Rick Streeter is an award-winning taxidermist with a penchant for detail. Like Beckley and Mandell, he believes you must be prepared to take care of your trophy before it hits the ground. “On any do-it-yourself hunt,” advises Streeter, “check ahead to see if there will be a generator in camp for cooling the hide and meat. Is there a freezer available in a nearby town? What about a walk-in cooler? A taxidermist? A meat cutter? If the answer to any of these questions is “no”, then you must be prepared to make other arrangements before you step into the field.
“Even if you book a fully guided trip, you can’t expect the outfitter or guide to double as an expert taxidermist, too. I tell my clients to find a local taxidermist, and ask him how he likes his hides. He is more likely to give you solid advice concerning trophy care. I just had a new client come into my studio requesting a full body mount on a beautiful black bear. Unfortunately his guide cut the bear’s rear legs off, and there is nothing I can do to repair the damage.”
If you are back in the boonies, and do not have access to a freezer or cooler, then are going to have to remove the skull yourself, but be careful. The hairs here are quite short in this area making it difficult for a taxidermist to repair the damage if you cut a hole or lop off an ear by mistake. Use a scalpel, available through your taxidermist, or a small folding knife, the smaller and sharper the better. Use a larger knife only for scraping excess meat off the hide.
Take your time and do a good job. What you do in the field before it reaches a taxidermist can mean the difference between a life-like mount for your living room wall, or a bad mount destined for the back of the garage.
“The first mistake hunters make,” says Streeter, “occurs when they cape the animal. For a full shoulder mount, you must cut the hide off from well behind the front leg. Starting at mid body is never a bad idea; too much cape is always preferable to not enough. Use a big knife, like one with an eight-inch curved blade, and try to leave as much muscle tissue on the carcass as possible. Otherwise you will be spending extra hours later scraping the meat and fat off the hide.
“The most common error we see here at the studio however is a cape with four eye holes. This occurs when you cut into the membrane located right above the eyeball. To make sure this doesn’t happen to you, stick your finger into the animal’s eye socket and feel for the knife’s blade. The presence of your finger against the blade will hopefully guide you around the socket and stop you from cutting through the upper eyelid.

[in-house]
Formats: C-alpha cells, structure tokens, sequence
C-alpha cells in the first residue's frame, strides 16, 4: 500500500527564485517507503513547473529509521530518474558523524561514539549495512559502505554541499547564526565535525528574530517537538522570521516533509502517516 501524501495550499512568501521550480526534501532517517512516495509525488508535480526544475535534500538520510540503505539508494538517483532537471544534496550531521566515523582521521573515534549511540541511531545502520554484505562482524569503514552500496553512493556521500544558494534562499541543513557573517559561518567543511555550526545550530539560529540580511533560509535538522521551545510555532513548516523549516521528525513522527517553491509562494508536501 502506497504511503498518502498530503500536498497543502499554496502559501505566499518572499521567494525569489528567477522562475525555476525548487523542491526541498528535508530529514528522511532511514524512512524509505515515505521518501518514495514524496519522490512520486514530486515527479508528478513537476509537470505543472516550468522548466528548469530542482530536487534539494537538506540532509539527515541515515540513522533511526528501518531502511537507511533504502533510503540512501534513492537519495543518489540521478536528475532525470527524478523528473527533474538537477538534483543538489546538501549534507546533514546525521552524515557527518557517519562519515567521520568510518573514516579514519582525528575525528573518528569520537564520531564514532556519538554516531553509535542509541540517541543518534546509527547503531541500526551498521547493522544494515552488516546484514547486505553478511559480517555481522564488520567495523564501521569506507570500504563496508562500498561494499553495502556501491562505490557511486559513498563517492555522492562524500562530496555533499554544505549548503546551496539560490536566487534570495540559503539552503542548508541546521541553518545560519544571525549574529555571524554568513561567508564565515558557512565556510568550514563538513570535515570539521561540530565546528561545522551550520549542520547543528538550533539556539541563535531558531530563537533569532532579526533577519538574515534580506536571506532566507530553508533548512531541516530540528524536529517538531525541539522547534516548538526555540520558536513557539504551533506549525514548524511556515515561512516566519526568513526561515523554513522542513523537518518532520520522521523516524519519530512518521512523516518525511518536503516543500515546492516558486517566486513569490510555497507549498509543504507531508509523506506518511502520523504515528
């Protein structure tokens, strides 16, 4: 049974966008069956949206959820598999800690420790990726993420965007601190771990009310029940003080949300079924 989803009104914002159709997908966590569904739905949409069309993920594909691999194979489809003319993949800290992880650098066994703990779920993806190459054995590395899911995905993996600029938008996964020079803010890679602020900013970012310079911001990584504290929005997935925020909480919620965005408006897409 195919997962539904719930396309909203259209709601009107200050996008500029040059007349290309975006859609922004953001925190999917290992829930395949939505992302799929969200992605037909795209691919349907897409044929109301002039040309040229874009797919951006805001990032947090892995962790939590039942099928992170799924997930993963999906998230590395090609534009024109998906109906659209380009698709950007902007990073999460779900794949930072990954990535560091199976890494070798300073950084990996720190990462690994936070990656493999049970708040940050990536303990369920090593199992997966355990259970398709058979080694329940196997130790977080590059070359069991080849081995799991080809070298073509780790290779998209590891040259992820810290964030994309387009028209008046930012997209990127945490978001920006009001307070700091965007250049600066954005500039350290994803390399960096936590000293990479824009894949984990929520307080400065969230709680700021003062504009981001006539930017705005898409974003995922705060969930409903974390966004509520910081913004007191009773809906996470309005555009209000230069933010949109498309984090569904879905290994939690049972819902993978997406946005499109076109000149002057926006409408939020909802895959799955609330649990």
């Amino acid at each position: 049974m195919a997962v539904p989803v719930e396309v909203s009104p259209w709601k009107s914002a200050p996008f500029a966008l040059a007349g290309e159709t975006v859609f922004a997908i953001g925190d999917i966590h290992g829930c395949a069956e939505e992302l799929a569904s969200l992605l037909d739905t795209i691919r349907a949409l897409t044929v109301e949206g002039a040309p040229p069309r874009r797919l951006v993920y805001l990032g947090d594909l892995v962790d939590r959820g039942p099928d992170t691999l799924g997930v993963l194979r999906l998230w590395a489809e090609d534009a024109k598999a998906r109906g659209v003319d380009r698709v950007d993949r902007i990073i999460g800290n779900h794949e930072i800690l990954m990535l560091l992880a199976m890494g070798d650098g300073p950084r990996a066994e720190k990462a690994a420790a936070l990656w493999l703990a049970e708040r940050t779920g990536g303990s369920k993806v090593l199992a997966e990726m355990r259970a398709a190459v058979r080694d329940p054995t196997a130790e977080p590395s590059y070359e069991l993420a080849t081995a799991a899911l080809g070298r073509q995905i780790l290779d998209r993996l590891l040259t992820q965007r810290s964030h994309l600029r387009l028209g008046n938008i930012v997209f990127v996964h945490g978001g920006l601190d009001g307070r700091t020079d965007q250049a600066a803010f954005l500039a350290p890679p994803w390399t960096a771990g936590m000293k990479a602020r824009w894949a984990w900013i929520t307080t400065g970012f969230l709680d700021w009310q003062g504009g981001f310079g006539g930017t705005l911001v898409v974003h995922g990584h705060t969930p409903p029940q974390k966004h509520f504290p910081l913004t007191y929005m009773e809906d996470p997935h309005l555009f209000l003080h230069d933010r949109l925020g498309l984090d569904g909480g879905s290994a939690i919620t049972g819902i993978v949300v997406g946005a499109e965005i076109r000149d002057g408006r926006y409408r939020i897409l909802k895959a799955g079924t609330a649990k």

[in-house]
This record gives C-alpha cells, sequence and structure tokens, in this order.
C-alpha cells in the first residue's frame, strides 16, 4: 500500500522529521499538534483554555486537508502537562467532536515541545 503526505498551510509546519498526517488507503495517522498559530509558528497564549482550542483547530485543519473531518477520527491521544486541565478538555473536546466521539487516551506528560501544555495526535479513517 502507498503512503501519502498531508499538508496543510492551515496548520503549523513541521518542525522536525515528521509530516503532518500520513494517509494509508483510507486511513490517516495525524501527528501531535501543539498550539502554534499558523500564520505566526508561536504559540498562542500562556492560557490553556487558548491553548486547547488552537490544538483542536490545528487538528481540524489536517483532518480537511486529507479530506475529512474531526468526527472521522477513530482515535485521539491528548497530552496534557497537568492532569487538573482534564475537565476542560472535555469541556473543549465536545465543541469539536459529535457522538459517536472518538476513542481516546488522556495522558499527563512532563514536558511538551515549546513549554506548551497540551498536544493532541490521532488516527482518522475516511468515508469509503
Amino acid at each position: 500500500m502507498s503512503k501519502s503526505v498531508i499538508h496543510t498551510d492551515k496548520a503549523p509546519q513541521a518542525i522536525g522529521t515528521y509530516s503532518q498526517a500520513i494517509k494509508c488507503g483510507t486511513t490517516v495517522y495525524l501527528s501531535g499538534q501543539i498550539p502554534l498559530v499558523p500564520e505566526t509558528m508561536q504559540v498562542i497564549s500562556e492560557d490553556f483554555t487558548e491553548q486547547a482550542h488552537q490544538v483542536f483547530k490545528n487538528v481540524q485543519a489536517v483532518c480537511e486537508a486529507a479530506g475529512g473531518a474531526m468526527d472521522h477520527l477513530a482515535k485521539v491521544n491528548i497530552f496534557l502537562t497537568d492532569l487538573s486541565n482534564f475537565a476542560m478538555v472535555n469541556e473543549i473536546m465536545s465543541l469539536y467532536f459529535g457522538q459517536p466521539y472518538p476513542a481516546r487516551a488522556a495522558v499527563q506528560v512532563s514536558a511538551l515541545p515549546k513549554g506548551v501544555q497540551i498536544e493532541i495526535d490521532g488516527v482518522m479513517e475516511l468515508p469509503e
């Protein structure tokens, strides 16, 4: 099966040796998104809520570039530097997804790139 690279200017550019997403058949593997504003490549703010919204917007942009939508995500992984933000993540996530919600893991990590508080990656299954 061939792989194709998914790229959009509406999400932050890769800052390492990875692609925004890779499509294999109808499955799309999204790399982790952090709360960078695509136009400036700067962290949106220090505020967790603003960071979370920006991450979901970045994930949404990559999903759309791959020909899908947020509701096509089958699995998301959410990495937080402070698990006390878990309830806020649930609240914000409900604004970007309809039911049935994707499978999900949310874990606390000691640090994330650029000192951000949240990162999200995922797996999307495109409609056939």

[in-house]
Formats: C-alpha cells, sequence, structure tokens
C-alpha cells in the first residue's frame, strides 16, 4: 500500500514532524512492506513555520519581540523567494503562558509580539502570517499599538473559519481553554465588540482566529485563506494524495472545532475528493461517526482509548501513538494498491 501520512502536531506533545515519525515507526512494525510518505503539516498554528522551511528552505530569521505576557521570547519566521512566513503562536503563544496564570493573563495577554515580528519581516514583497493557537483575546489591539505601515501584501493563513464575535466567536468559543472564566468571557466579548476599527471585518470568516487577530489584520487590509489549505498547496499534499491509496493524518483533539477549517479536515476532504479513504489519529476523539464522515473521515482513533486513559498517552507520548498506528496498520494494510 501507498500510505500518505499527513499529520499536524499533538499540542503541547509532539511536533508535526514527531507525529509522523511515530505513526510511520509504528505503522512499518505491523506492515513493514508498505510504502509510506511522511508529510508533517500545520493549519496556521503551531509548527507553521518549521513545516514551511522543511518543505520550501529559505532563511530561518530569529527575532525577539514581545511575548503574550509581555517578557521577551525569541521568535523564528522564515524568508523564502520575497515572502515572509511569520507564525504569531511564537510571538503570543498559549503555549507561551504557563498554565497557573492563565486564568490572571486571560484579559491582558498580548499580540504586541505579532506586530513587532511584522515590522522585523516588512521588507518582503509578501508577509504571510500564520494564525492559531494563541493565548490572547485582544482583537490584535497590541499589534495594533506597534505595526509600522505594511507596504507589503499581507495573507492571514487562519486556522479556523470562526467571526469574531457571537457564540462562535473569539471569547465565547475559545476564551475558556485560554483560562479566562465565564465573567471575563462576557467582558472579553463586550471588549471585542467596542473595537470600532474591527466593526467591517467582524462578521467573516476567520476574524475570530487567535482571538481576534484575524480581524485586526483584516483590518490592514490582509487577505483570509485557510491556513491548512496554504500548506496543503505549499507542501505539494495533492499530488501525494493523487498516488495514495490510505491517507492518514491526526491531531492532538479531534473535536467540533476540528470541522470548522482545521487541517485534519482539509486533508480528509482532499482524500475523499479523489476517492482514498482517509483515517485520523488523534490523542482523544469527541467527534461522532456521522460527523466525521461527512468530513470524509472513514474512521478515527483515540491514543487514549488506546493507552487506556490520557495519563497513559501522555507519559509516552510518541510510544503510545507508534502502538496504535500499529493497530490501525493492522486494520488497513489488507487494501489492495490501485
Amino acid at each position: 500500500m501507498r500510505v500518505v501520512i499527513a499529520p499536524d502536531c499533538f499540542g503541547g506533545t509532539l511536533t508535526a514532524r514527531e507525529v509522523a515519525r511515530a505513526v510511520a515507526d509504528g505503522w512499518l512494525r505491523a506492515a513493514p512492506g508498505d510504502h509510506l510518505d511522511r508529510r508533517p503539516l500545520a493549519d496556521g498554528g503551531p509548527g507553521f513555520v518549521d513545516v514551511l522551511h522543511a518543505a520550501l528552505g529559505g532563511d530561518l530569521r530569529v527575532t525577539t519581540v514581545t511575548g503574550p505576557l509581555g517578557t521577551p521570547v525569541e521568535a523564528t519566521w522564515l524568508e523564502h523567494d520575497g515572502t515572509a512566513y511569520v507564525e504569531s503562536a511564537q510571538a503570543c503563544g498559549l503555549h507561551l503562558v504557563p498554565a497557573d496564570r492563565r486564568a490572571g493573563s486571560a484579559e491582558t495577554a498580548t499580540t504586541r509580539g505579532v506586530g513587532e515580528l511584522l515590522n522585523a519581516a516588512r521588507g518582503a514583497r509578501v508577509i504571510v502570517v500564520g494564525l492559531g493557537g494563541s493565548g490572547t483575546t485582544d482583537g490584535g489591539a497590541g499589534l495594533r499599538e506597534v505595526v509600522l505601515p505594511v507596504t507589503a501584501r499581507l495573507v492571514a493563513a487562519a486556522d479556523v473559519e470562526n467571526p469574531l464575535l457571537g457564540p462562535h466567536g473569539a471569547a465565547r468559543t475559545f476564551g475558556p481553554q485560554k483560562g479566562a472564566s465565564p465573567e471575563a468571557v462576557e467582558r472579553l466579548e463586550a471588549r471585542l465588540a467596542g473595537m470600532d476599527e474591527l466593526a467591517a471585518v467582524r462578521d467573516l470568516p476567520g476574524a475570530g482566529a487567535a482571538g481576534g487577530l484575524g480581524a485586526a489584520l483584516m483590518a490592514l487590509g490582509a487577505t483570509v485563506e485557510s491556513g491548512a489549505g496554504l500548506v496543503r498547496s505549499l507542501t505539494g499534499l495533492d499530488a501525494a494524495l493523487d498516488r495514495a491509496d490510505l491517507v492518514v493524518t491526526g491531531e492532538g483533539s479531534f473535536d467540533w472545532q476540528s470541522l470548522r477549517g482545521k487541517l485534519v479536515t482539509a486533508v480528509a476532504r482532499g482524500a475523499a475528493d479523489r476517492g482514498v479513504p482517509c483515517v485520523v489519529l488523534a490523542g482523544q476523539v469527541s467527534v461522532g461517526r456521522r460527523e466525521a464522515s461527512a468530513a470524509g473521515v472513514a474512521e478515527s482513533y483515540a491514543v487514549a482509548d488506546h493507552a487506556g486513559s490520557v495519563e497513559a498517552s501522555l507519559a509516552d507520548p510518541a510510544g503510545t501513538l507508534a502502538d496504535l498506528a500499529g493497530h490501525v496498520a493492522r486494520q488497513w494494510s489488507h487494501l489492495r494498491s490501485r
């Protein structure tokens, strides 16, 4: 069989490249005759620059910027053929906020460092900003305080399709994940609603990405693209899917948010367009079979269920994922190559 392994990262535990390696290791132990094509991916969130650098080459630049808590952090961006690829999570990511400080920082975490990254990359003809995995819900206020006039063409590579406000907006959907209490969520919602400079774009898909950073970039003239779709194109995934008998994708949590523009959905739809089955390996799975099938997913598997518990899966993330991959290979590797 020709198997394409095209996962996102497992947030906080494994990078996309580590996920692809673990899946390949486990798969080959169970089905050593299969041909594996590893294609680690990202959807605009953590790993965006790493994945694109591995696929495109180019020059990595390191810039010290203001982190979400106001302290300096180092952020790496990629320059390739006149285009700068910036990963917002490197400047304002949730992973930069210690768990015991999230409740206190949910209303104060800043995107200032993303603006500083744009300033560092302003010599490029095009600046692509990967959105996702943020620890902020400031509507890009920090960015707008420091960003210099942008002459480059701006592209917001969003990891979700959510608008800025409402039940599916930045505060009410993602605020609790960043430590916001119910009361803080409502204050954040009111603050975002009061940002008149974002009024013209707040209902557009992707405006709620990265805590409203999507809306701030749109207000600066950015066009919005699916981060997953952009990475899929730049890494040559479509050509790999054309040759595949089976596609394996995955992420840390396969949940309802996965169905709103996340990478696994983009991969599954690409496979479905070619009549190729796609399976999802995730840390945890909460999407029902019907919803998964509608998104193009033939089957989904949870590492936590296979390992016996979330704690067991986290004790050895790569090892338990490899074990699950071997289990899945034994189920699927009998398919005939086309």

“The second most common error occurs when you slice the lip leaving most of it attached to the skull and not the hide. The trick here is to insert your finger inside the animal’s mouth, and find the knife’s blade. Then cut inward and back towards the base of the jaw so that you do not cut across the lips. Your taxidermist will need at least a half-inch of lip all the way around in order to give you a quality realistic looking mount.
“Finally, when you get to the nose, stick your finger inside one nostril at a time, (you can use a pair of rubber gloves here if you are a bit squeamish) and feel for the blade. You want to leave the animal’s nose on the hide, not the skull.
“If you are going to be in the field for an extended period of time, and there is no freezer available, you must also turn the ears and split the lips. The lips are easy, but the ears are a bit tricky. I recommend my clients practice on does or yearling bucks before planning a do-it-yourself hunt.”
I have found that a small folding Havalon knife fitted with a standard pointed replacement blade is the ideal tool for caping big game critters. Its thin scalpel-sharp blade lets me work confidently around the eyes, ears, nose and lips without fear of slicing into the hide.
Indeed, look closely at mounted bear heads for example. If there appears to have been reconstructive work done around the eyes, then you can bet the eyelids were damaged during the caping process, or too much tissue was left on the lids and there was slippage. Either way, careful skinning with a thin sharp blade will help eliminate these problems.
How should you transport the cape? Whenever possible pack the cape in a burlap bag. This will allow air to circulate around the hide. Generally, however airlines what the hide in a plastic bag so that it doesn’t leak blood into the hold of the aircraft. But the second you disembark get your hide out of that plastic bag and put into a burlap bag.
“You can also elect to transport your cape in an ice chest,” says Streeter. “Put the ice in a plastic bag, or keep a block of ice in the bottom of the chest with a piece of burlap used to separate the hide from the melting ice and the bacteria in it.
If you don’t what to chance skinning out the head yourself, it is best to freeze the cape and head. The cold temperatures will slow down the growth of bacteria, and the deeper the freeze the slower the growth.
“Do not salt and then freeze the cape however,” warns Streeter. “It will actually rot in the freezer, although at a slow rate. Like ice on a winter road, the hide will remain damp even though the air temperature in the freezer is well below freezing. If you do elect to freeze the cape, put it in a plastic bag. This is the only time, other than traveling on a commercial airplane when it is mandatory, that I would recommend the use of a plastic bag. You don’t want a warm hide to sit in a pool of water where bacteria are thriving.
“Finally, look at a strand of deer hair under a microscope and you will see roots growing around each strand of hair. The bacteria loosen the roots causing the hairs to fall out. When packing, storing or transporting hides, think dry and cold. Moisture and warmth are big no-no’s.”
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